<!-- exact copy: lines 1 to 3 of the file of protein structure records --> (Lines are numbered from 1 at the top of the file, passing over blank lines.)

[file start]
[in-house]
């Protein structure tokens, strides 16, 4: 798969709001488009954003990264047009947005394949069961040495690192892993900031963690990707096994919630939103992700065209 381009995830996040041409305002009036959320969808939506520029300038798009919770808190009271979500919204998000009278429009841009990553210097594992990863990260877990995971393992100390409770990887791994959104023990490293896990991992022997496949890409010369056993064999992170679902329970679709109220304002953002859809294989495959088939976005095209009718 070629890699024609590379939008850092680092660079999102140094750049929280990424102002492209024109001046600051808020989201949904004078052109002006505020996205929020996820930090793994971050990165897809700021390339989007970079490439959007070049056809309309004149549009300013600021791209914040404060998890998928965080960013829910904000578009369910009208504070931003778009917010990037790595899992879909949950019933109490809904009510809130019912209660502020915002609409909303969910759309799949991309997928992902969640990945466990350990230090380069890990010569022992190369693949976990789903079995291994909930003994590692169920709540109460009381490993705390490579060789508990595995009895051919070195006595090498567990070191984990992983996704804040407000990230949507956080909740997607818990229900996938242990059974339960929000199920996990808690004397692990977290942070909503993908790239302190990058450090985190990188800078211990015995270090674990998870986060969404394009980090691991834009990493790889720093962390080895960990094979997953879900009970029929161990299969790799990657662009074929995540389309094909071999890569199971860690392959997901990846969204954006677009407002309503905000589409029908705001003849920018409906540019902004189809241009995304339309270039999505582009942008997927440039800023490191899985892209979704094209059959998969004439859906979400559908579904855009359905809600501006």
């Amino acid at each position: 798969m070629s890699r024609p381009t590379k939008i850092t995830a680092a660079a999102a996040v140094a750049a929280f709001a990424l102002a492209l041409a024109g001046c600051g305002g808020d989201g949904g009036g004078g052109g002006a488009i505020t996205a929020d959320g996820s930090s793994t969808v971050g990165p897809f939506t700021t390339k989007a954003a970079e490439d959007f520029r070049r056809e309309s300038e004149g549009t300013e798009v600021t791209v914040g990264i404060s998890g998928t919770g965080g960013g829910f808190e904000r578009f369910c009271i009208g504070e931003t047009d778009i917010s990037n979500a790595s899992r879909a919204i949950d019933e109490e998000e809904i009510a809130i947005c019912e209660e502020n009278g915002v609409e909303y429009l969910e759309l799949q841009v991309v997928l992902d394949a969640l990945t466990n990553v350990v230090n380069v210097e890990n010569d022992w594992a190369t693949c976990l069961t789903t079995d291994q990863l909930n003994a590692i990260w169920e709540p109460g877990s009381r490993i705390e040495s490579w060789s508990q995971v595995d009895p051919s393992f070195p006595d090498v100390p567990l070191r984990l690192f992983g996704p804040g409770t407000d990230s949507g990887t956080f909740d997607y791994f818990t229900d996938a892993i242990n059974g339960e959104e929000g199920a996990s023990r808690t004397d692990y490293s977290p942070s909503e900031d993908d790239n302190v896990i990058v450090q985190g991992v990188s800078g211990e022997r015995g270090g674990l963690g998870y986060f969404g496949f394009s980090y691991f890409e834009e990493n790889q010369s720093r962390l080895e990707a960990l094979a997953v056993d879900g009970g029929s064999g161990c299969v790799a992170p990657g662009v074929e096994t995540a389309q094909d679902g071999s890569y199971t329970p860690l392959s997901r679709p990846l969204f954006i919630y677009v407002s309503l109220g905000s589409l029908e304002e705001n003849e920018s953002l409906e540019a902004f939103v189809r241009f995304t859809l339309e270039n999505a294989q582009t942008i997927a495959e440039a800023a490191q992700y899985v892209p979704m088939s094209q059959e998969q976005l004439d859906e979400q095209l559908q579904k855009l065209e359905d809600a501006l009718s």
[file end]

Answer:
[in-house]
């Protein structure tokens, strides 16, 4: 798969709001488009954003990264047009947005394949069961040495690192892993900031963690990707096994919630939103992700065209 381009995830996040041409305002009036959320969808939506520029300038798009919770808190009271979500919204998000009278429009841009990553210097594992990863990260877990995971393992100390409770990887791994959104023990490293896990991992022997496949890409010369056993064999992170679902329970679709109220304002953002859809294989495959088939976005095209009718 070629890699024609590379939008850092680092660079999102140094750049929280990424102002492209024109001046600051808020989201949904004078052109002006505020996205929020996820930090793994971050990165897809700021390339989007970079490439959007070049056809309309004149549009300013600021791209914040404060998890998928965080960013829910904000578009369910009208504070931003778009917010990037790595899992879909949950019933109490809904009510809130019912209660502020915002609409909303969910759309799949991309997928992902969640990945466990350990230090380069890990010569022992190369693949976990789903079995291994909930003994590692169920709540109460009381490993705390490579060789508990595995009895051919070195006595090498567990070191984990992983996704804040407000990230949507956080909740997607818990229900996938242990059974339960929000199920996990808690004397692990977290942070909503993908790239302190990058450090985190990188800078211990015995270090674990998870986060969404394009980090691991834009990493790889720093962390080895960990094979997953879900009970029929161990299969790799990657662009074929995540389309094909071999890569199971860690392959997901990846969204954006677009407002309503905000589409029908705001003849920018409906540019902004189809241009995304339309270039999505582009942008997927440039800023490191899985892209979704094209059959998969004439859906979400559908579904855009359905809600501006």
């Amino acid at each position: 798969m070629s890699r024609p381009t590379k939008i850092t995830a680092a660079a999102a996040v140094a750049a929280f709001a990424l102002a492209l041409a024109g001046c600051g305002g808020d989201g949904g009036g004078g052109g002006a488009i505020t996205a929020d959320g996820s930090s793994t969808v971050g990165p897809f939506t700021t390339k989007a954003a970079e490439d959007f520029r070049r056809e309309s300038e004149g549009t300013e798009v600021t791209v914040g990264i404060s998890g998928t919770g965080g960013g829910f808190e904000r578009f369910c009271i009208g504070e931003t047009d778009i917010s990037n979500a790595s899992r879909a919204i949950d019933e109490e998000e809904i009510a809130i947005c019912e209660e502020n009278g915002v609409e909303y429009l969910e759309l799949q841009v991309v997928l992902d394949a969640l990945t466990n990553v350990v230090n380069v210097e890990n010569d022992w594992a190369t693949c976990l069961t789903t079995d291994q990863l909930n003994a590692i990260w169920e709540p109460g877990s009381r490993i705390e040495s490579w060789s508990q995971v595995d009895p051919s393992f070195p006595d090498v100390p567990l070191r984990l690192f992983g996704p804040g409770t407000d990230s949507g990887t956080f909740d997607y791994f818990t229900d996938a892993i242990n059974g339960e959104e929000g199920a996990s023990r808690t004397d692990y490293s977290p942070s909503e900031d993908d790239n302190v896990i990058v450090q985190g991992v990188s800078g211990e022997r015995g270090g674990l963690g998870y986060f969404g496949f394009s980090y691991f890409e834009e990493n790889q010369s720093r962390l080895e990707a960990l094979a997953v056993d879900g009970g029929s064999g161990c299969v790799a992170p990657g662009v074929e096994t995540a389309q094909d679902g071999s890569y199971t329970p860690l392959s997901r679709p990846l969204f954006i919630y677009v407002s309503l109220g905000s589409l029908e304002e705001n003849e920018s953002l409906e540019a902004f939103v189809r241009f995304t859809l339309e270039n999505a294989q582009t942008i997927a495959e440039a800023a490191q992700y899985v892209p979704m088939s094209q059959e998969q976005l004439d859906e979400q095209l559908q579904k855009l065209e359905d809600a501006l009718s």